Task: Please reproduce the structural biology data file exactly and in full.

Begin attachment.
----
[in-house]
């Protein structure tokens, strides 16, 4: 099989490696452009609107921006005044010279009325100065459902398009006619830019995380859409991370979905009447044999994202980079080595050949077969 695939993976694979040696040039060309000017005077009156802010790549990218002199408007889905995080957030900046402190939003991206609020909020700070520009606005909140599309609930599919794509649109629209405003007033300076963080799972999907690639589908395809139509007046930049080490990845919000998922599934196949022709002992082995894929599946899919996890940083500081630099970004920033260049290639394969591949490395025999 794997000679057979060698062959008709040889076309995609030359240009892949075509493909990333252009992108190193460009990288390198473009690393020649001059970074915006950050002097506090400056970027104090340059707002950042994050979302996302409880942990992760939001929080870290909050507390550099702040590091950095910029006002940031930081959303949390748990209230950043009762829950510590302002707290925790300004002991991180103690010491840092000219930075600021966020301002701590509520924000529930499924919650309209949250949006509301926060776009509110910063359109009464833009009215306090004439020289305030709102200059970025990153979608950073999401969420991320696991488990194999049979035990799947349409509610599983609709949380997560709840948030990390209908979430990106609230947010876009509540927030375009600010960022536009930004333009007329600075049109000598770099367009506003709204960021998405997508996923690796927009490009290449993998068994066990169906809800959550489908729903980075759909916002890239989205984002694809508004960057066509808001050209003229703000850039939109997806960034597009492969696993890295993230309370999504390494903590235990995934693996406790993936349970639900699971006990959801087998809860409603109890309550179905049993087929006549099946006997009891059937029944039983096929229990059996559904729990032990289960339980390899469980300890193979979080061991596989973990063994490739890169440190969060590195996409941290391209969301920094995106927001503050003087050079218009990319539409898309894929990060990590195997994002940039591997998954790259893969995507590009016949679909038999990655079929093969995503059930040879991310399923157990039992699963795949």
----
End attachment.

[in-house]
């Protein structure tokens, strides 16, 4: 099989490696452009609107921006005044010279009325100065459902398009006619830019995380859409991370979905009447044999994202980079080595050949077969 695939993976694979040696040039060309000017005077009156802010790549990218002199408007889905995080957030900046402190939003991206609020909020700070520009606005909140599309609930599919794509649109629209405003007033300076963080799972999907690639589908395809139509007046930049080490990845919000998922599934196949022709002992082995894929599946899919996890940083500081630099970004920033260049290639394969591949490395025999 794997000679057979060698062959008709040889076309995609030359240009892949075509493909990333252009992108190193460009990288390198473009690393020649001059970074915006950050002097506090400056970027104090340059707002950042994050979302996302409880942990992760939001929080870290909050507390550099702040590091950095910029006002940031930081959303949390748990209230950043009762829950510590302002707290925790300004002991991180103690010491840092000219930075600021966020301002701590509520924000529930499924919650309209949250949006509301926060776009509110910063359109009464833009009215306090004439020289305030709102200059970025990153979608950073999401969420991320696991488990194999049979035990799947349409509610599983609709949380997560709840948030990390209908979430990106609230947010876009509540927030375009600010960022536009930004333009007329600075049109000598770099367009506003709204960021998405997508996923690796927009490009290449993998068994066990169906809800959550489908729903980075759909916002890239989205984002694809508004960057066509808001050209003229703000850039939109997806960034597009492969696993890295993230309370999504390494903590235990995934693996406790993936349970639900699971006990959801087998809860409603109890309550179905049993087929006549099946006997009891059937029944039983096929229990059996559904729990032990289960339980390899469980300890193979979080061991596989973990063994490739890169440190969060590195996409941290391209969301920094995106927001503050003087050079218009990319539409898309894929990060990590195997994002940039591997998954790259893969995507590009016949679909038999990655079929093969995503059930040879991310399923157990039992699963795949």